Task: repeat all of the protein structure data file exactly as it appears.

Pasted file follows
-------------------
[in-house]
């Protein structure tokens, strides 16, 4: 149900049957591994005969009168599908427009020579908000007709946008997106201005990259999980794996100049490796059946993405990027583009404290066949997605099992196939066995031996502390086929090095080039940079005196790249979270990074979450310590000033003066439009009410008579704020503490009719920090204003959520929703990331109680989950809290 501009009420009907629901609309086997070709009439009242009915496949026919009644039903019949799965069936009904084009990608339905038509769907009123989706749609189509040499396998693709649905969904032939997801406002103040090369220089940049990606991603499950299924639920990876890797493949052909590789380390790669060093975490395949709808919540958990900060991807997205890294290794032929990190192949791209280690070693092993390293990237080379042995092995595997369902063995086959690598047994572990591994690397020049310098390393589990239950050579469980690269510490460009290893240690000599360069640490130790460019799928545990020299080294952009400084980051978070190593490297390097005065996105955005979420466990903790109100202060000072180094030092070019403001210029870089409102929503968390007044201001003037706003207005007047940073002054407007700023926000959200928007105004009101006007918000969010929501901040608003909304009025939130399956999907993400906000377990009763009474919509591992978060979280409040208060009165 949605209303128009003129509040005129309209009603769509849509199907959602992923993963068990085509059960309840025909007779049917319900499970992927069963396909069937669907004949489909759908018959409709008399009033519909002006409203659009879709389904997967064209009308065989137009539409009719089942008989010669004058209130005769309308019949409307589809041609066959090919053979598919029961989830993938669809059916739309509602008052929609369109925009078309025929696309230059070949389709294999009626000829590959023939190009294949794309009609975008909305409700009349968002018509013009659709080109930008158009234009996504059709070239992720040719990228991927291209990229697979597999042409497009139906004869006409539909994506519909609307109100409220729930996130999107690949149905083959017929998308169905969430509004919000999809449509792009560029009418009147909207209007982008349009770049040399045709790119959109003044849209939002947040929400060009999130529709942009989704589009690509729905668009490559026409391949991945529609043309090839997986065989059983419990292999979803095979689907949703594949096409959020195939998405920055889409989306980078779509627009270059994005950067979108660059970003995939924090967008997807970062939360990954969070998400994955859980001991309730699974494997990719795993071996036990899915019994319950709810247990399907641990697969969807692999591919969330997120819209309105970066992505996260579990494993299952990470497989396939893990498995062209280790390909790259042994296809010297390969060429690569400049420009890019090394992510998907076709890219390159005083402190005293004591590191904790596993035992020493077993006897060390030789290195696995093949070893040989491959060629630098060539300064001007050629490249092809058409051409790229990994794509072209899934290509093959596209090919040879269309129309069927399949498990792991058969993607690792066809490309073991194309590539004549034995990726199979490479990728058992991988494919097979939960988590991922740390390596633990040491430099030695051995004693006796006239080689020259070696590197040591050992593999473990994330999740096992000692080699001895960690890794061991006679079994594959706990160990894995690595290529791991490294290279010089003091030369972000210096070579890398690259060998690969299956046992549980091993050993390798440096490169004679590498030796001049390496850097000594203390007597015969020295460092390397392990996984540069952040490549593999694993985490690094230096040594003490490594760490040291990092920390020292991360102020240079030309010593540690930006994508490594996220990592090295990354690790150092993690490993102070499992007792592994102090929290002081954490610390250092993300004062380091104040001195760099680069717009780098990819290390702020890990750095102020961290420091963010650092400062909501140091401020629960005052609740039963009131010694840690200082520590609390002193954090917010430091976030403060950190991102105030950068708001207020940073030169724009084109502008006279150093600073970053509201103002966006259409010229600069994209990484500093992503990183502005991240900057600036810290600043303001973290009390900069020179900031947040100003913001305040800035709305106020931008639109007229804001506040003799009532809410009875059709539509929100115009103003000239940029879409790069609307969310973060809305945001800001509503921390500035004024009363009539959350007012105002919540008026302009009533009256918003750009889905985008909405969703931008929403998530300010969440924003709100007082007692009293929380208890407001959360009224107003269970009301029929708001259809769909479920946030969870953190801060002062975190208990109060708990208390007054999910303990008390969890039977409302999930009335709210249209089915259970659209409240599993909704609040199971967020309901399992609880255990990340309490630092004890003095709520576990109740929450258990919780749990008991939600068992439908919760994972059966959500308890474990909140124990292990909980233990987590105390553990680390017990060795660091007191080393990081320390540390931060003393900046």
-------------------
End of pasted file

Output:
[in-house]
């Protein structure tokens, strides 16, 4: 149900049957591994005969009168599908427009020579908000007709946008997106201005990259999980794996100049490796059946993405990027583009404290066949997605099992196939066995031996502390086929090095080039940079005196790249979270990074979450310590000033003066439009009410008579704020503490009719920090204003959520929703990331109680989950809290 501009009420009907629901609309086997070709009439009242009915496949026919009644039903019949799965069936009904084009990608339905038509769907009123989706749609189509040499396998693709649905969904032939997801406002103040090369220089940049990606991603499950299924639920990876890797493949052909590789380390790669060093975490395949709808919540958990900060991807997205890294290794032929990190192949791209280690070693092993390293990237080379042995092995595997369902063995086959690598047994572990591994690397020049310098390393589990239950050579469980690269510490460009290893240690000599360069640490130790460019799928545990020299080294952009400084980051978070190593490297390097005065996105955005979420466990903790109100202060000072180094030092070019403001210029870089409102929503968390007044201001003037706003207005007047940073002054407007700023926000959200928007105004009101006007918000969010929501901040608003909304009025939130399956999907993400906000377990009763009474919509591992978060979280409040208060009165 949605209303128009003129509040005129309209009603769509849509199907959602992923993963068990085509059960309840025909007779049917319900499970992927069963396909069937669907004949489909759908018959409709008399009033519909002006409203659009879709389904997967064209009308065989137009539409009719089942008989010669004058209130005769309308019949409307589809041609066959090919053979598919029961989830993938669809059916739309509602008052929609369109925009078309025929696309230059070949389709294999009626000829590959023939190009294949794309009609975008909305409700009349968002018509013009659709080109930008158009234009996504059709070239992720040719990228991927291209990229697979597999042409497009139906004869006409539909994506519909609307109100409220729930996130999107690949149905083959017929998308169905969430509004919000999809449509792009560029009418009147909207209007982008349009770049040399045709790119959109003044849209939002947040929400060009999130529709942009989704589009690509729905668009490559026409391949991945529609043309090839997986065989059983419990292999979803095979689907949703594949096409959020195939998405920055889409989306980078779509627009270059994005950067979108660059970003995939924090967008997807970062939360990954969070998400994955859980001991309730699974494997990719795993071996036990899915019994319950709810247990399907641990697969969807692999591919969330997120819209309105970066992505996260579990494993299952990470497989396939893990498995062209280790390909790259042994296809010297390969060429690569400049420009890019090394992510998907076709890219390159005083402190005293004591590191904790596993035992020493077993006897060390030789290195696995093949070893040989491959060629630098060539300064001007050629490249092809058409051409790229990994794509072209899934290509093959596209090919040879269309129309069927399949498990792991058969993607690792066809490309073991194309590539004549034995990726199979490479990728058992991988494919097979939960988590991922740390390596633990040491430099030695051995004693006796006239080689020259070696590197040591050992593999473990994330999740096992000692080699001895960690890794061991006679079994594959706990160990894995690595290529791991490294290279010089003091030369972000210096070579890398690259060998690969299956046992549980091993050993390798440096490169004679590498030796001049390496850097000594203390007597015969020295460092390397392990996984540069952040490549593999694993985490690094230096040594003490490594760490040291990092920390020292991360102020240079030309010593540690930006994508490594996220990592090295990354690790150092993690490993102070499992007792592994102090929290002081954490610390250092993300004062380091104040001195760099680069717009780098990819290390702020890990750095102020961290420091963010650092400062909501140091401020629960005052609740039963009131010694840690200082520590609390002193954090917010430091976030403060950190991102105030950068708001207020940073030169724009084109502008006279150093600073970053509201103002966006259409010229600069994209990484500093992503990183502005991240900057600036810290600043303001973290009390900069020179900031947040100003913001305040800035709305106020931008639109007229804001506040003799009532809410009875059709539509929100115009103003000239940029879409790069609307969310973060809305945001800001509503921390500035004024009363009539959350007012105002919540008026302009009533009256918003750009889905985008909405969703931008929403998530300010969440924003709100007082007692009293929380208890407001959360009224107003269970009301029929708001259809769909479920946030969870953190801060002062975190208990109060708990208390007054999910303990008390969890039977409302999930009335709210249209089915259970659209409240599993909704609040199971967020309901399992609880255990990340309490630092004890003095709520576990109740929450258990919780749990008991939600068992439908919760994972059966959500308890474990909140124990292990909980233990987590105390553990680390017990060795660091007191080393990081320390540390931060003393900046």